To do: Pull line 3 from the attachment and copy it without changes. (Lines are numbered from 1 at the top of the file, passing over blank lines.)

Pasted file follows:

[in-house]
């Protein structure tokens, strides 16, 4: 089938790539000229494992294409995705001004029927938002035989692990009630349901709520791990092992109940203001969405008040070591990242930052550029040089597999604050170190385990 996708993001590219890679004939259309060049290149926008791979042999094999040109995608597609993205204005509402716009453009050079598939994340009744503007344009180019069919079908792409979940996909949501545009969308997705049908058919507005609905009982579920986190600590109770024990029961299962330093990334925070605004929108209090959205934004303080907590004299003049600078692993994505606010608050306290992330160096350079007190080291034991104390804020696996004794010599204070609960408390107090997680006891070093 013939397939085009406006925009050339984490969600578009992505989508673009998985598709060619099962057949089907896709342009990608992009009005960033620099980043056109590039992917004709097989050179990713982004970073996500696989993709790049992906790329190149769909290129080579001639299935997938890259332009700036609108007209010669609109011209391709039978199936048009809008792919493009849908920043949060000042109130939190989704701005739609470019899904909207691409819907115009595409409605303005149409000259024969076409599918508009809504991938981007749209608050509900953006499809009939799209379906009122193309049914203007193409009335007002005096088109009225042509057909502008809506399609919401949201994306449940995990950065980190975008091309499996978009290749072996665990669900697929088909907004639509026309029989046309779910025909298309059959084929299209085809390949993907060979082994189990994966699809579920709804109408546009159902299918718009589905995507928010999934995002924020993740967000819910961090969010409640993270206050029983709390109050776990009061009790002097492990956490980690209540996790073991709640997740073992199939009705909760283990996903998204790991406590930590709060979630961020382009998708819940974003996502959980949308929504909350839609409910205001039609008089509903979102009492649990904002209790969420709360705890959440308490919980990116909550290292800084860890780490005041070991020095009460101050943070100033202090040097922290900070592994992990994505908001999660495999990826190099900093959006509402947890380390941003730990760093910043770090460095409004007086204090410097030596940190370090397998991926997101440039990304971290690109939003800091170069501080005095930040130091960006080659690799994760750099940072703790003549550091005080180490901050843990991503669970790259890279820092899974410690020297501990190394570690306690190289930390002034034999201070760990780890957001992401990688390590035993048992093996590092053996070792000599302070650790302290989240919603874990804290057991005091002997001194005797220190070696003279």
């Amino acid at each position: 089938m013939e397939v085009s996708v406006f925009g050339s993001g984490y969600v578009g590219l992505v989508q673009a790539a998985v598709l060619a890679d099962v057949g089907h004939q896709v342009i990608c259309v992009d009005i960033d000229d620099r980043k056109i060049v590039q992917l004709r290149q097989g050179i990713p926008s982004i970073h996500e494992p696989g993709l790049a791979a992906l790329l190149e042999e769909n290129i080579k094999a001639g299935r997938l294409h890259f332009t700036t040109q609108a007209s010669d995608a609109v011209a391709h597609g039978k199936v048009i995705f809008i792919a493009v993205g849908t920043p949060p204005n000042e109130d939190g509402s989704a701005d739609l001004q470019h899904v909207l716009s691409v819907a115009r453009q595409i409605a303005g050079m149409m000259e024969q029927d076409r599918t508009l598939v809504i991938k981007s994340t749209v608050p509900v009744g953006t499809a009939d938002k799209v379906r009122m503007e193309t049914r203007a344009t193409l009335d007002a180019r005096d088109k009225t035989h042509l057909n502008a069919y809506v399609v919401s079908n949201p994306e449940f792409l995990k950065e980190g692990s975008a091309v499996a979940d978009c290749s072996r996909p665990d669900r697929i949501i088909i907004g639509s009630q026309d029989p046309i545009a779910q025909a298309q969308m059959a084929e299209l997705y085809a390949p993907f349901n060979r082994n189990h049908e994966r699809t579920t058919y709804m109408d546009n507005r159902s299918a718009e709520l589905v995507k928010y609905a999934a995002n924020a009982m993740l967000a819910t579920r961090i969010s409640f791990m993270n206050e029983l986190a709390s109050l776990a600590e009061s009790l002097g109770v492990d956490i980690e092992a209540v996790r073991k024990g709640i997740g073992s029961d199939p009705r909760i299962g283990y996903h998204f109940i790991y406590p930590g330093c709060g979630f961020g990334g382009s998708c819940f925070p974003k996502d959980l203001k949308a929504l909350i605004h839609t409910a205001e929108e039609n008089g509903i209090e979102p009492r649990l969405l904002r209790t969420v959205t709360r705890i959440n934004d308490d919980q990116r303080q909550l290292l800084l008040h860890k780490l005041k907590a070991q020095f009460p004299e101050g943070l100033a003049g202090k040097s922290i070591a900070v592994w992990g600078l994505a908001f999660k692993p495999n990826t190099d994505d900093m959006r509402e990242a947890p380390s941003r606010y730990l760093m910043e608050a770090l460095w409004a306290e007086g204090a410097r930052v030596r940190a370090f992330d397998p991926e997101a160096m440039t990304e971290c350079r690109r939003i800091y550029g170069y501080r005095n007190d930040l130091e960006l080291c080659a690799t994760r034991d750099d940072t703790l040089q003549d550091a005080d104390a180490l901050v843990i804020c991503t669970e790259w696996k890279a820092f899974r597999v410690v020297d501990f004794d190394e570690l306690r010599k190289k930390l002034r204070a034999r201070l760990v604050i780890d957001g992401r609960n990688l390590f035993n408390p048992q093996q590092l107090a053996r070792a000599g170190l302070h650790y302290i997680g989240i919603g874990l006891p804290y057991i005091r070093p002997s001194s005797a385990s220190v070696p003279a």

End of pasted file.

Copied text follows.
């Amino acid at each position: 089938m013939e397939v085009s996708v406006f925009g050339s993001g984490y969600v578009g590219l992505v989508q673009a790539a998985v598709l060619a890679d099962v057949g089907h004939q896709v342009i990608c259309v992009d009005i960033d000229d620099r980043k056109i060049v590039q992917l004709r290149q097989g050179i990713p926008s982004i970073h996500e494992p696989g993709l790049a791979a992906l790329l190149e042999e769909n290129i080579k094999a001639g299935r997938l294409h890259f332009t700036t040109q609108a007209s010669d995608a609109v011209a391709h597609g039978k199936v048009i995705f809008i792919a493009v993205g849908t920043p949060p204005n000042e109130d939190g509402s989704a701005d739609l001004q470019h899904v909207l716009s691409v819907a115009r453009q595409i409605a303005g050079m149409m000259e024969q029927d076409r599918t508009l598939v809504i991938k981007s994340t749209v608050p509900v009744g953006t499809a009939d938002k799209v379906r009122m503007e193309t049914r203007a344009t193409l009335d007002a180019r005096d088109k009225t035989h042509l057909n502008a069919y809506v399609v919401s079908n949201p994306e449940f792409l995990k950065e980190g692990s975008a091309v499996a979940d978009c290749s072996r996909p665990d669900r697929i949501i088909i907004g639509s009630q026309d029989p046309i545009a779910q025909a298309q969308m059959a084929e299209l997705y085809a390949p993907f349901n060979r082994n189990h049908e994966r699809t579920t058919y709804m109408d546009n507005r159902s299918a718009e709520l589905v995507k928010y609905a999934a995002n924020a009982m993740l967000a819910t579920r961090i969010s409640f791990m993270n206050e029983l986190a709390s109050l776990a600590e009061s009790l002097g109770v492990d956490i980690e092992a209540v996790r073991k024990g709640i997740g073992s029961d199939p009705r909760i299962g283990y996903h998204f109940i790991y406590p930590g330093c709060g979630f961020g990334g382009s998708c819940f925070p974003k996502d959980l203001k949308a929504l909350i605004h839609t409910a205001e929108e039609n008089g509903i209090e979102p009492r649990l969405l904002r209790t969420v959205t709360r705890i959440n934004d308490d919980q990116r303080q909550l290292l800084l008040h860890k780490l005041k907590a070991q020095f009460p004299e101050g943070l100033a003049g202090k040097s922290i070591a900070v592994w992990g600078l994505a908001f999660k692993p495999n990826t190099d994505d900093m959006r509402e990242a947890p380390s941003r606010y730990l760093m910043e608050a770090l460095w409004a306290e007086g204090a410097r930052v030596r940190a370090f992330d397998p991926e997101a160096m440039t990304e971290c350079r690109r939003i800091y550029g170069y501080r005095n007190d930040l130091e960006l080291c080659a690799t994760r034991d750099d940072t703790l040089q003549d550091a005080d104390a180490l901050v843990i804020c991503t669970e790259w696996k890279a820092f899974r597999v410690v020297d501990f004794d190394e570690l306690r010599k190289k930390l002034r204070a034999r201070l760990v604050i780890d957001g992401r609960n990688l390590f035993n408390p048992q093996q590092l107090a053996r070792a000599g170190l302070h650790y302290i997680g989240i919603g874990l006891p804290y057991i005091r070093p002997s001194s005797a385990s220190v070696p003279a």